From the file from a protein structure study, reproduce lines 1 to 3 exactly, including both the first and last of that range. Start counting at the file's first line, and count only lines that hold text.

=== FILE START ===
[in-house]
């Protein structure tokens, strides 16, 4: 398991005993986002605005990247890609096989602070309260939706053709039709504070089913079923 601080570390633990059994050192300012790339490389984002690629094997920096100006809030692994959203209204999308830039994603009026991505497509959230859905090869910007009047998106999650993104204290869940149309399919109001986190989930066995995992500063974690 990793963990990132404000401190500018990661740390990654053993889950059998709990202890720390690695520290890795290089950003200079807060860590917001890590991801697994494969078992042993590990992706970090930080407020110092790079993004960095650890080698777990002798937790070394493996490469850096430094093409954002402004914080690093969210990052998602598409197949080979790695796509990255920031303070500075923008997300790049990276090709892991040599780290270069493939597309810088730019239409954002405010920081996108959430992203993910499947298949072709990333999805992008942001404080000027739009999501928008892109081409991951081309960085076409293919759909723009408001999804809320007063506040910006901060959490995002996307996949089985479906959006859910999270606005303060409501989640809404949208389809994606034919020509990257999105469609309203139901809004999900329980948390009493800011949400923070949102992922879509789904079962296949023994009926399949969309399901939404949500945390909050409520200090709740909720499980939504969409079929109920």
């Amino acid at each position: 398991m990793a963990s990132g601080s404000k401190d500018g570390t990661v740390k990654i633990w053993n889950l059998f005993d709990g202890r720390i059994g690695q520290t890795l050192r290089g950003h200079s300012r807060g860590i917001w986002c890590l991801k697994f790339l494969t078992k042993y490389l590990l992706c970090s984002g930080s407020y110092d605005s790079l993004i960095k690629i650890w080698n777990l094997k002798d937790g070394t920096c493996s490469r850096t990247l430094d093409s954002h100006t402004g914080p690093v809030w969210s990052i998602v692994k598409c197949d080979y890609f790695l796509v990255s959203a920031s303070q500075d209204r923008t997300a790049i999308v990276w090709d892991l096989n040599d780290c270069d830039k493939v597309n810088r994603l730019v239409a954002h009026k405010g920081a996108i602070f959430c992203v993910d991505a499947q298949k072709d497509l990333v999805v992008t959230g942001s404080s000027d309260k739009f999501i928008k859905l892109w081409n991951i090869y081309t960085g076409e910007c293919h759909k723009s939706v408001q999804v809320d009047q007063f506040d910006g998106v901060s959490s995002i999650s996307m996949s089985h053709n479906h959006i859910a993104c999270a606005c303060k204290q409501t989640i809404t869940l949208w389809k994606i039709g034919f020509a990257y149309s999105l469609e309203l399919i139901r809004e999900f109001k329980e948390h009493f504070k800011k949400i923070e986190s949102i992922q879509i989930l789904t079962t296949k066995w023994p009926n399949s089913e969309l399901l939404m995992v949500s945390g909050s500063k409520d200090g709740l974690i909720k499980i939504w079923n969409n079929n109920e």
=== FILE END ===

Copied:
[in-house]
């Protein structure tokens, strides 16, 4: 398991005993986002605005990247890609096989602070309260939706053709039709504070089913079923 601080570390633990059994050192300012790339490389984002690629094997920096100006809030692994959203209204999308830039994603009026991505497509959230859905090869910007009047998106999650993104204290869940149309399919109001986190989930066995995992500063974690 990793963990990132404000401190500018990661740390990654053993889950059998709990202890720390690695520290890795290089950003200079807060860590917001890590991801697994494969078992042993590990992706970090930080407020110092790079993004960095650890080698777990002798937790070394493996490469850096430094093409954002402004914080690093969210990052998602598409197949080979790695796509990255920031303070500075923008997300790049990276090709892991040599780290270069493939597309810088730019239409954002405010920081996108959430992203993910499947298949072709990333999805992008942001404080000027739009999501928008892109081409991951081309960085076409293919759909723009408001999804809320007063506040910006901060959490995002996307996949089985479906959006859910999270606005303060409501989640809404949208389809994606034919020509990257999105469609309203139901809004999900329980948390009493800011949400923070949102992922879509789904079962296949023994009926399949969309399901939404949500945390909050409520200090709740909720499980939504969409079929109920």
């Amino acid at each position: 398991m990793a963990s990132g601080s404000k401190d500018g570390t990661v740390k990654i633990w053993n889950l059998f005993d709990g202890r720390i059994g690695q520290t890795l050192r290089g950003h200079s300012r807060g860590i917001w986002c890590l991801k697994f790339l494969t078992k042993y490389l590990l992706c970090s984002g930080s407020y110092d605005s790079l993004i960095k690629i650890w080698n777990l094997k002798d937790g070394t920096c493996s490469r850096t990247l430094d093409s954002h100006t402004g914080p690093v809030w969210s990052i998602v692994k598409c197949d080979y890609f790695l796509v990255s959203a920031s303070q500075d209204r923008t997300a790049i999308v990276w090709d892991l096989n040599d780290c270069d830039k493939v597309n810088r994603l730019v239409a954002h009026k405010g920081a996108i602070f959430c992203v993910d991505a499947q298949k072709d497509l990333v999805v992008t959230g942001s404080s000027d309260k739009f999501i928008k859905l892109w081409n991951i090869y081309t960085g076409e910007c293919h759909k723009s939706v408001q999804v809320d009047q007063f506040d910006g998106v901060s959490s995002i999650s996307m996949s089985h053709n479906h959006i859910a993104c999270a606005c303060k204290q409501t989640i809404t869940l949208w389809k994606i039709g034919f020509a990257y149309s999105l469609e309203l399919i139901r809004e999900f109001k329980e948390h009493f504070k800011k949400i923070e986190s949102i992922q879509i989930l789904t079962t296949k066995w023994p009926n399949s089913e969309l399901l939404m995992v949500s945390g909050s500063k409520d200090g709740l974690i909720k499980i939504w079923n969409n079929n109920e």